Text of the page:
The transmitter 14 has a wide bandwidth in the required frequency range. For austenitic castings, this could be in the 500 KHz to 2.5 MHz range. The transmitter 14 is a Karl Deutsch model S24 HB 0.5-4 probe, which has a range of 500 KHz to 4.5 MHz.

The A/D converter 18 has a sampling rate of 250 MHz with 10 bits per sample and is a Tektronix TDS 754C 4 channel, 500 MHz, 2 GS/s device.

The causal signal deriving device 22, the device 24, the filter device 26 and the phase comparison device 28 and the combining device 30 were all implemented digitally by means of a suitably programmed PC.

Reference is now made to FIG. 2 which illustrates the processing steps followed by the causal signal deriving device 22, the device 24, the filter device 26, the phase comparison device 28, and the combining device 30, as implemented by the programmed computer. As indicated at 40, the digital signals supplied by the A/D converter 18 are transferred to the computer. The computer then performs a Hilbert transform on the data at 42 to get the causal signal or imaginary component. The original data and the data resulting from step 42 are combined, at 48, to generate a set of complex numbers, with the real part being the original signal and the imaginary part being the causal signal.

A complex FFT is then performed on the data resulting from step 48, at 50. The resulting complex data is then filtered, in a computational manner. Thus, the complex specifications of a desired number of suitable filters are provided and these specifications are subjected to FFT's, the results of which are stored in the computer. In the particular example, six filters are used. The complex FFT provided at 50 is then processed with each of the six transformed filter specifications. Thus, the complex FFT is multiplied by the FFT of a first filter, at 52.1 and a complex IFFT performed on the result, at 54.1; the complex FFT is multiplied by the FFT of a second filter, at 52.2 and a complex IFFT performed on the result, at 54.2; and so on with the complex FFT being multiplied by the FFT of the sixth filter, at 52.6 and a complex IFFT performed on the result, at 54.1 to 54.6. The phase angle is then obtained for each filtered signal at 55.1 to 55.6. The angles are sorted and the largest difference found, at 56. A filtering factor is then determined, at 58, using suitable lower and upper threshold values and the test criteria discussed above. Finally, the original waveform is multiplied with the filtering factor, at 60.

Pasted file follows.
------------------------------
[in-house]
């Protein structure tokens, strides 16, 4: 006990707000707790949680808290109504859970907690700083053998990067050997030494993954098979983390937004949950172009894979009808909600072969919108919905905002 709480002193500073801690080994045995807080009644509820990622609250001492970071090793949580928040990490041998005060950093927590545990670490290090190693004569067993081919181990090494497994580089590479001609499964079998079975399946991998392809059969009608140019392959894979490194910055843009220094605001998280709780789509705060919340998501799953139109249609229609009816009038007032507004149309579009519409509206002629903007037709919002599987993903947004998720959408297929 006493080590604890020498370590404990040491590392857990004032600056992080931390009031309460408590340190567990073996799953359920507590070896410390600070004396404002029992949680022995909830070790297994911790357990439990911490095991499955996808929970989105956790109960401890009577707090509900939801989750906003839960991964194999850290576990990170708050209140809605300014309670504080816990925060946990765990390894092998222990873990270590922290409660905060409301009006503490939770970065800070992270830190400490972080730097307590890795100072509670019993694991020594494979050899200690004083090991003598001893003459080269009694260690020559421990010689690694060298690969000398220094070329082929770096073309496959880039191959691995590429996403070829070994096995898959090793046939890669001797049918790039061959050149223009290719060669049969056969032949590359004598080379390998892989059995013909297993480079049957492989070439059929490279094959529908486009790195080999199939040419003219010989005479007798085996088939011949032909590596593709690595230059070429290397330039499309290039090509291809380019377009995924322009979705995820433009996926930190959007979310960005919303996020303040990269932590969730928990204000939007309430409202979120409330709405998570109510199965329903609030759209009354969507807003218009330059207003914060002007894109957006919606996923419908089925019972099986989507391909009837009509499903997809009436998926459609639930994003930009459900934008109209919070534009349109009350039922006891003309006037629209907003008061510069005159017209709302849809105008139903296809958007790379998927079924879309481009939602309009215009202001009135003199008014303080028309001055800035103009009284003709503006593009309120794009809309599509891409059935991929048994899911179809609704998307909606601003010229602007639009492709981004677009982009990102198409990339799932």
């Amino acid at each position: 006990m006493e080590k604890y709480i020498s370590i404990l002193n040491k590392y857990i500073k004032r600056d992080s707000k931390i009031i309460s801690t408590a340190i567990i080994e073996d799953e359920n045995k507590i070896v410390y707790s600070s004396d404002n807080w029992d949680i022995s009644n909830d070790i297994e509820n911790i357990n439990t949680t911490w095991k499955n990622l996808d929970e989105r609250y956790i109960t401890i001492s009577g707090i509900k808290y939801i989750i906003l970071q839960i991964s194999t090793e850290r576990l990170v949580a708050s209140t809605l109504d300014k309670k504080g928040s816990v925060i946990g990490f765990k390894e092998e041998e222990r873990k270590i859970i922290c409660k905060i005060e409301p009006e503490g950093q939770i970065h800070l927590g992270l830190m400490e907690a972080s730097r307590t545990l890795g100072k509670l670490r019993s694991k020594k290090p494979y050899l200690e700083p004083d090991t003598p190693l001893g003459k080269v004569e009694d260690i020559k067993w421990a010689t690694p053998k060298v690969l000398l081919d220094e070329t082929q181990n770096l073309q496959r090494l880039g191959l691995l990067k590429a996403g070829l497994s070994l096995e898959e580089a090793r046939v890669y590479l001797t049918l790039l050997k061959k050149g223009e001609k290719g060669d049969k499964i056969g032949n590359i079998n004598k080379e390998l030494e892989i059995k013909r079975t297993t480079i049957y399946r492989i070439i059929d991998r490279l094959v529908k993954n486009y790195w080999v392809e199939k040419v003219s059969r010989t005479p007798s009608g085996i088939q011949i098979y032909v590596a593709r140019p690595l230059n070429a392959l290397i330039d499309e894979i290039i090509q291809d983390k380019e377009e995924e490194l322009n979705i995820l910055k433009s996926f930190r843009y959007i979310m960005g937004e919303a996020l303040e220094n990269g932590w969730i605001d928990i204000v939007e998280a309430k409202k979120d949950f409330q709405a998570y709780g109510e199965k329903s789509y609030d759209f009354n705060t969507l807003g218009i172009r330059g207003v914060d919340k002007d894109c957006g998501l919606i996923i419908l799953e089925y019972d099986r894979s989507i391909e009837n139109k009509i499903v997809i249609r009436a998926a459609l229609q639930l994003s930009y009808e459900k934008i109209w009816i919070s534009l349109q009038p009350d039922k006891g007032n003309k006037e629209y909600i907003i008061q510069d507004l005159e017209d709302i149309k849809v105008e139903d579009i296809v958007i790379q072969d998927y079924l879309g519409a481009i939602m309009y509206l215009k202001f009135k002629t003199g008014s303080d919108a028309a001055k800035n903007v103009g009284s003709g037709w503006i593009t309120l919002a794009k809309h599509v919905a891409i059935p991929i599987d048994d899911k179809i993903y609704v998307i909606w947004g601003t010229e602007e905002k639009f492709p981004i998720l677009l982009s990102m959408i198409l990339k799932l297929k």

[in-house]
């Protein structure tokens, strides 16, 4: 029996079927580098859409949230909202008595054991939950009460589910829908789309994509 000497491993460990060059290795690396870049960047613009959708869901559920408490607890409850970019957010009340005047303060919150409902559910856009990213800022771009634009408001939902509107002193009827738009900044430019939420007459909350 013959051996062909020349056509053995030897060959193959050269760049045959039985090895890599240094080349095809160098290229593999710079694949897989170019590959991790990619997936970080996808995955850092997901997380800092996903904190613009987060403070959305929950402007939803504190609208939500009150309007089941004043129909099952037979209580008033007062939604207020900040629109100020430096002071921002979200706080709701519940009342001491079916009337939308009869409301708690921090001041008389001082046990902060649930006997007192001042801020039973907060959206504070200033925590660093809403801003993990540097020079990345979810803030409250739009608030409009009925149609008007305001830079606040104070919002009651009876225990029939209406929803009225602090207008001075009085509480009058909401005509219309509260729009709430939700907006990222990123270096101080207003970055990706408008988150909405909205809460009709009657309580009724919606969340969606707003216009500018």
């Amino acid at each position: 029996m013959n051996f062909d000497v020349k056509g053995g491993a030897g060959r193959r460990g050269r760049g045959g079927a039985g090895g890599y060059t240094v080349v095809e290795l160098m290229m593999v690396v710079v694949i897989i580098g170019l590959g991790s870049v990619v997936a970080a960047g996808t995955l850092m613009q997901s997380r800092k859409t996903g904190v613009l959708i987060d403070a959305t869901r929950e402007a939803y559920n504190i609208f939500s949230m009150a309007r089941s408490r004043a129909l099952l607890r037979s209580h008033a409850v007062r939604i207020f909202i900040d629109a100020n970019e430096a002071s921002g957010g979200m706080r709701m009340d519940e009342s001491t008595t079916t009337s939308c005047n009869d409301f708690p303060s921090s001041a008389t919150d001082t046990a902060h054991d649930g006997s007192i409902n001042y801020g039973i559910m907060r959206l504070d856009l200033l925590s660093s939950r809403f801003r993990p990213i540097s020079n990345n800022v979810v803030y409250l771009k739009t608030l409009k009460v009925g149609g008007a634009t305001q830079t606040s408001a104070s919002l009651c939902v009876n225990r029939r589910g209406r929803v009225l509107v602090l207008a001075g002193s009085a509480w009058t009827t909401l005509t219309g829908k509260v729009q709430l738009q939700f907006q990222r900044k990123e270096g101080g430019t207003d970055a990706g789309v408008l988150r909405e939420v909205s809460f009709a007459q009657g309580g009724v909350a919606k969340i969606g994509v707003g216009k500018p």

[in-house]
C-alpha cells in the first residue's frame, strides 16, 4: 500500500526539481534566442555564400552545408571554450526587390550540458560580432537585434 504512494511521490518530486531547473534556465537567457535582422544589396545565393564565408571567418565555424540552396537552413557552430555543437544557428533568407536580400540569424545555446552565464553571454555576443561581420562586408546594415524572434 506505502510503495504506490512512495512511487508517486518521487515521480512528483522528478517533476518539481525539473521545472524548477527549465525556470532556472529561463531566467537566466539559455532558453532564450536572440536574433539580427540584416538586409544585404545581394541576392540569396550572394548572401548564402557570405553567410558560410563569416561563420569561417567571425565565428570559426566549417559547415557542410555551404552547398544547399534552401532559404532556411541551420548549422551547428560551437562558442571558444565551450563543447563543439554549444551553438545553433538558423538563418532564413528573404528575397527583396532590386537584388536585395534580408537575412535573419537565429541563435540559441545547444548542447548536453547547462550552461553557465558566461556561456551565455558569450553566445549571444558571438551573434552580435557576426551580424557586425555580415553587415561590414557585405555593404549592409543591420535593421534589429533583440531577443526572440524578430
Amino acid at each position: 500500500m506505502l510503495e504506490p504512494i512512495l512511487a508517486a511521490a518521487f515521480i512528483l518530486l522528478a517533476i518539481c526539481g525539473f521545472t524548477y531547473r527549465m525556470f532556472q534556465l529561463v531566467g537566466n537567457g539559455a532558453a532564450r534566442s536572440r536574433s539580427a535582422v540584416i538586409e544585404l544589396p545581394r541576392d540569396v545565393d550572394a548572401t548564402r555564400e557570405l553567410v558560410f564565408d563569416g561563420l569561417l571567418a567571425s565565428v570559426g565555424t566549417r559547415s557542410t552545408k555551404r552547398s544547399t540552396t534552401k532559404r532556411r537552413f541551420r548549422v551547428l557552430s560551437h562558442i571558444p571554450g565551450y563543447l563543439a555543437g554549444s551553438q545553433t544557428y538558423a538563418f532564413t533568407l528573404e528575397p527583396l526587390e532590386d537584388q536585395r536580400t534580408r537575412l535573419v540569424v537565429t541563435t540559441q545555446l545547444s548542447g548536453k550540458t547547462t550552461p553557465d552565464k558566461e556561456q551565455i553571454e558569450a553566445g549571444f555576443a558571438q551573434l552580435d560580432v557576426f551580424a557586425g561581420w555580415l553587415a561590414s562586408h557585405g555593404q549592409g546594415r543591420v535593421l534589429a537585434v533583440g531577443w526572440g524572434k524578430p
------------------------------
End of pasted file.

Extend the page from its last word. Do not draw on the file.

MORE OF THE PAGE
A plate of austenitic steel was evaluated by means of the invention. The plate was 79 mm thick and a hole was drilled therein. The hole had a depth of 11 mm and was 5 mm in diameter. The plate was subjected to radiography examination which revealed that it had no significant defects. The data provided by the AID converter generated the waveform shown in FIG. 3, which represents the real part of the total signal. The causal signal as supplied at step 42 which represents the signal supplied by the causal signal deriving device, provided the waveform shown in FIG. 4. The combination of these two signals gives a complex signal. FIG. 5 represents the amplitude of the complex signal supplied by the total signal deriving device, as provided at step 48.

Referring now to FIG. 7, the processing steps for a further embodiment of the invention, in which optimisations are achieved, and the filtered signal envelope is obtained are illustrated. Several of the steps are similar to those described above with reference to FIG. 2 and are similarly numbered.

Thus, at 40, the digital signals supplied by the AID converter 18 are transferred to the computer. The computer then combines the Hilbert transform with the filter by performing an FFT on the data at 42, which is multiplied by ÿ−1 to get the imaginary component, which is combined with the real part to give a complex signal, in the frequency domain, at 100. An IFFT is performed at 102 to provide the total signal for the purpose of obtaining the signal envelope.

The complex signal in the frequency domain is then filtered by various filters as numbered in FIG. 2.

The Filtering factor can be multiplied by either the original signal, at 40 , or by the signal envelope at 102 to obtain either the final filtered signal as shown in FIG. 6. The signal provided after combining the filter with the magnitude obtained at 102 is shown in FIG. 6. Two clear spikes 60 and 62 are visible. Spike 60 shows the end surface of the plate and spike 62 the hole.